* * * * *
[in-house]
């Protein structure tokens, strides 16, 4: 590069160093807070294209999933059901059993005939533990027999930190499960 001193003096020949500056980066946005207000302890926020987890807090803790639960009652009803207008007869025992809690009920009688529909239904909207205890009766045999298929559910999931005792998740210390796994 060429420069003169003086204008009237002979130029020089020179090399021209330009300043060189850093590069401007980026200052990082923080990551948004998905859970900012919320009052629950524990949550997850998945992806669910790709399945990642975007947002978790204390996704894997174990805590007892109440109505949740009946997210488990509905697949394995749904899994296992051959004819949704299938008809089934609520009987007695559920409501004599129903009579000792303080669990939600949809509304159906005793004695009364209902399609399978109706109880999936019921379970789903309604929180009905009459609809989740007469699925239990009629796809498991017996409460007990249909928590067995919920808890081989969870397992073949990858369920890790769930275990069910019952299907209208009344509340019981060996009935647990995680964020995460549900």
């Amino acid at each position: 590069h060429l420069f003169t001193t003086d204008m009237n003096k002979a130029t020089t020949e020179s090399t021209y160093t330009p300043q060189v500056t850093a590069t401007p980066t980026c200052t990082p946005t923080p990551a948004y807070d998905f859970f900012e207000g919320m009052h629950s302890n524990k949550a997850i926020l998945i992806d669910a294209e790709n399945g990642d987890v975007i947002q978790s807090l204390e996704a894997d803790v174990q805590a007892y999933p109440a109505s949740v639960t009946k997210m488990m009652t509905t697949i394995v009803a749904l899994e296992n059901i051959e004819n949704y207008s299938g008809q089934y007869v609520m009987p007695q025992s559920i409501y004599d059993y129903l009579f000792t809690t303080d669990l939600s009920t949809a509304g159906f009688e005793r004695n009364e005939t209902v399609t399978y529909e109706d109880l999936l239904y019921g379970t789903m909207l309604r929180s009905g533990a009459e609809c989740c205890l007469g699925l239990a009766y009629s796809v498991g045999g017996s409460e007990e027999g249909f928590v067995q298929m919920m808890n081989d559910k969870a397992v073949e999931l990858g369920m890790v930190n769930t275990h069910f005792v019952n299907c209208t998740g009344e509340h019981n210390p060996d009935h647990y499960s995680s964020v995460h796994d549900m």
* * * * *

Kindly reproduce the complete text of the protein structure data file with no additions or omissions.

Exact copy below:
[in-house]
């Protein structure tokens, strides 16, 4: 590069160093807070294209999933059901059993005939533990027999930190499960 001193003096020949500056980066946005207000302890926020987890807090803790639960009652009803207008007869025992809690009920009688529909239904909207205890009766045999298929559910999931005792998740210390796994 060429420069003169003086204008009237002979130029020089020179090399021209330009300043060189850093590069401007980026200052990082923080990551948004998905859970900012919320009052629950524990949550997850998945992806669910790709399945990642975007947002978790204390996704894997174990805590007892109440109505949740009946997210488990509905697949394995749904899994296992051959004819949704299938008809089934609520009987007695559920409501004599129903009579000792303080669990939600949809509304159906005793004695009364209902399609399978109706109880999936019921379970789903309604929180009905009459609809989740007469699925239990009629796809498991017996409460007990249909928590067995919920808890081989969870397992073949990858369920890790769930275990069910019952299907209208009344509340019981060996009935647990995680964020995460549900």
């Amino acid at each position: 590069h060429l420069f003169t001193t003086d204008m009237n003096k002979a130029t020089t020949e020179s090399t021209y160093t330009p300043q060189v500056t850093a590069t401007p980066t980026c200052t990082p946005t923080p990551a948004y807070d998905f859970f900012e207000g919320m009052h629950s302890n524990k949550a997850i926020l998945i992806d669910a294209e790709n399945g990642d987890v975007i947002q978790s807090l204390e996704a894997d803790v174990q805590a007892y999933p109440a109505s949740v639960t009946k997210m488990m009652t509905t697949i394995v009803a749904l899994e296992n059901i051959e004819n949704y207008s299938g008809q089934y007869v609520m009987p007695q025992s559920i409501y004599d059993y129903l009579f000792t809690t303080d669990l939600s009920t949809a509304g159906f009688e005793r004695n009364e005939t209902v399609t399978y529909e109706d109880l999936l239904y019921g379970t789903m909207l309604r929180s009905g533990a009459e609809c989740c205890l007469g699925l239990a009766y009629s796809v498991g045999g017996s409460e007990e027999g249909f928590v067995q298929m919920m808890n081989d559910k969870a397992v073949e999931l990858g369920m890790v930190n769930t275990h069910f005792v019952n299907c209208t998740g009344e509340h019981n210390p060996d009935h647990y499960s995680s964020v995460h796994d549900m």